TGAC In The Spotlight At Largest Global Supercomputing Conference
News Dec 01, 2014
The supercomputing conference spotlights the most innovative and fascinating scientific and technical applications from around the world, bringing together the HPC (high-performance computing) community – with over 10,000 attendees.
Director Mario Caccamo, Head of Scientific Computing Tim Stitt and Paul Fretter from Norwich Bioscience Institutes (NBI) attended from TGAC. Tim Stitt presented a talk entitled, “Beyond Human – Sequencing the Complex Wheat Genome to Advance Global Food Security" at the annual SGI User Forum; one of only four invited talks from SGI's global customer base.
Tim also represented the UK and Europe at the annual gathering of XSEDE campus champions. XSEDE is a 5-year, $121 million US National Science Foundation project, for developing the most advanced, powerful, and robust collection of integrated advanced digital resources and services in the world.
“With an attendance of over 10,000 people the networking opportunities at the conference provided tremendous visibility for TGAC and its research,” said Tim Stitt, TGAC’s lead at the conference. “In addition to attending technical program presentations, myself, Mario and Paul attended many vendor briefings throughout the week with the leaders in HPC and supercomputing technology including SGI, Intel, Cray Inc. and IBM.”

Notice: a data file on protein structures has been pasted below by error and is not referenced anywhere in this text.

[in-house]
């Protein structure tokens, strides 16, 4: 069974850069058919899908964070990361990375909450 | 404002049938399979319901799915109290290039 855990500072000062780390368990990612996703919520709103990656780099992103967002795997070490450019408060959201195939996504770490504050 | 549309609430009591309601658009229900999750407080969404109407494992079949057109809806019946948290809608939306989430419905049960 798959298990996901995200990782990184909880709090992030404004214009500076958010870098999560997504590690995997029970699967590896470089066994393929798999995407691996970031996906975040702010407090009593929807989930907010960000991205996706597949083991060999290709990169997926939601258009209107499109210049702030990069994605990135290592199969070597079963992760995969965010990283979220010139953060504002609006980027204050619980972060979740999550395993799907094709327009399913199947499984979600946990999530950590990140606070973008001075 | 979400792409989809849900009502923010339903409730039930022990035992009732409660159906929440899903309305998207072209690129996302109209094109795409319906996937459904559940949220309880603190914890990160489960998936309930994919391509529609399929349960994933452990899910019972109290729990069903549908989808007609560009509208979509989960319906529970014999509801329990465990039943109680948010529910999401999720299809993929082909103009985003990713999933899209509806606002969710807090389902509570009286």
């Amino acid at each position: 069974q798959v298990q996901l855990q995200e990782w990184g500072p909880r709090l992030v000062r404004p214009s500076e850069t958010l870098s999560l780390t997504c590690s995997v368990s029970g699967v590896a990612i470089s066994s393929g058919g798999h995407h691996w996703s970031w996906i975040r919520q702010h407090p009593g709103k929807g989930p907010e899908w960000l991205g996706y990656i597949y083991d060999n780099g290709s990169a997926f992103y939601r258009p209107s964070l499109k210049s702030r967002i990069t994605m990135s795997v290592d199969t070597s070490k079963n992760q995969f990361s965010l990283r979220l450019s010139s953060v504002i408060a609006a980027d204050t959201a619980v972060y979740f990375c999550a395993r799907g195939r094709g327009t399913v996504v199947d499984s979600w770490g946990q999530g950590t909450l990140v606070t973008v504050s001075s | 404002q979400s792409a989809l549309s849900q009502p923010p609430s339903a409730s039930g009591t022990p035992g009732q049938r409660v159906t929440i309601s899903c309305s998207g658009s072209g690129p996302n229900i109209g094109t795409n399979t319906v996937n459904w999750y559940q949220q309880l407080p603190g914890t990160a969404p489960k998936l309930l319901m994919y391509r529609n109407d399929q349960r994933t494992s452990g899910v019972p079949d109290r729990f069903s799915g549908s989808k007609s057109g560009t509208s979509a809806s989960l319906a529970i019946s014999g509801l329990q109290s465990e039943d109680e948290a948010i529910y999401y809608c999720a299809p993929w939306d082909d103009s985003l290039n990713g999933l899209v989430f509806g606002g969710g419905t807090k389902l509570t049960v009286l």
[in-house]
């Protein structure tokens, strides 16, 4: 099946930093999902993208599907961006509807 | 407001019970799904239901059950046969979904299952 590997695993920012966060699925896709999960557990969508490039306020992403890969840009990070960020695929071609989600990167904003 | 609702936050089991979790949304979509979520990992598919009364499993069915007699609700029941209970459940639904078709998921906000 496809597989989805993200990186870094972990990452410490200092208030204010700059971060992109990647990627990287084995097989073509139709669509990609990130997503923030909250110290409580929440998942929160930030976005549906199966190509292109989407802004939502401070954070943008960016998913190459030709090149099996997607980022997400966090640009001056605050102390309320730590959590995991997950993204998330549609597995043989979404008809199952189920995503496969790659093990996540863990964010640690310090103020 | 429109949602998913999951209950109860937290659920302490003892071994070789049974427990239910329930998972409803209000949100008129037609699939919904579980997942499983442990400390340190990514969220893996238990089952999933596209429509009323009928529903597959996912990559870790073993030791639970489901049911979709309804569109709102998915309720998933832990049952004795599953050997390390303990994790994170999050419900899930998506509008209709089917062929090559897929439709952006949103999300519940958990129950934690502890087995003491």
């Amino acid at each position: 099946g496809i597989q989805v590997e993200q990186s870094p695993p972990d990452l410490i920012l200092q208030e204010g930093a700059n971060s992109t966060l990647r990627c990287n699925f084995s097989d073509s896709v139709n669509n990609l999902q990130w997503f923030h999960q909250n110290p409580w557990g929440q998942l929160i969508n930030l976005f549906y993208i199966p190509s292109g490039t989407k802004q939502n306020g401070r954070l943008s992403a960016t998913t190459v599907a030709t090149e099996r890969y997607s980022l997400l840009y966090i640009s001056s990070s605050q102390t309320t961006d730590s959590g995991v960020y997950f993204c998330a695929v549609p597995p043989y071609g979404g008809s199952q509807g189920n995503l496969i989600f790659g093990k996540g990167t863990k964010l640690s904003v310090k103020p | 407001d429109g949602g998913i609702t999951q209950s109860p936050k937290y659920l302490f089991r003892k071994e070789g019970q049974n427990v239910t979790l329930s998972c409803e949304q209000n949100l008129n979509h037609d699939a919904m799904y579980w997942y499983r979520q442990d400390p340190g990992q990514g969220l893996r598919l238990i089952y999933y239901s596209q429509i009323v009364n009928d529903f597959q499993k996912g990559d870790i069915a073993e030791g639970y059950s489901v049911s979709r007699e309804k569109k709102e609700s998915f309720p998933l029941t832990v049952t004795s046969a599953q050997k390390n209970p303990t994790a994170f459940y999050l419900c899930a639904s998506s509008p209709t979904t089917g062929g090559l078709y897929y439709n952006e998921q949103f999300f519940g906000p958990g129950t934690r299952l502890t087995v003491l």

At these closed-door sessions, attendees heard from each company about their upcoming technology roadmaps over the next 5-10 years. Such information is crucial to helping shape TGAC's own HPC roadmap so attendance at these meetings is vital to sustaining TGAC's computational leadership at the forefront of Bioscience.
TGAC’s research, in association with Intel, has also been promoted by a video recently shot onsite at the Institute that focuses on our HPC capabilities to sequence and assemble one of the most complex genomes, the bread wheat genome.
Robert Maskell, High Performance Computing at Intel, said: “Intel is delighted to welcome TGAC to SC14 where will continue our close collaboration to help accelerate the pace of discovery of TGACs research agenda.”
Simon Appleby, Life Sciences Manager (EMEA) at SGI, added: “SGI has been privileged to collaborate with TGAC to accelerate their highly recognized and valued research output since 2010. The high performance X86-64 shared memory ‘UV’ architectures procured by TGAC have allowed for rapid deployment when exploring cutting edge software, new algorithms and programming models without restrictions artificially placed by the fixed resources on a cluster node, such as memory. This freedom in computational capacity now allows TGAC biologists to assemble and analyse large and complex genome sequences entirely in memory, with extreme ease of use, which was not previously possible. We look forward to continued collaboration with TGAC to promote their research and capabilities on the international stage.”
Running alongside the SC14 technical program of around 5,000 participants, the SC14 Exhibition Hall hosts over 350 exhibitors featuring the latest and greatest technologies from industry, academia and government research organisations; many of these technologies will be seen for the first time in New Orleans. The keynote speaker at SC14 was physicist and best-selling author Brian Greene.
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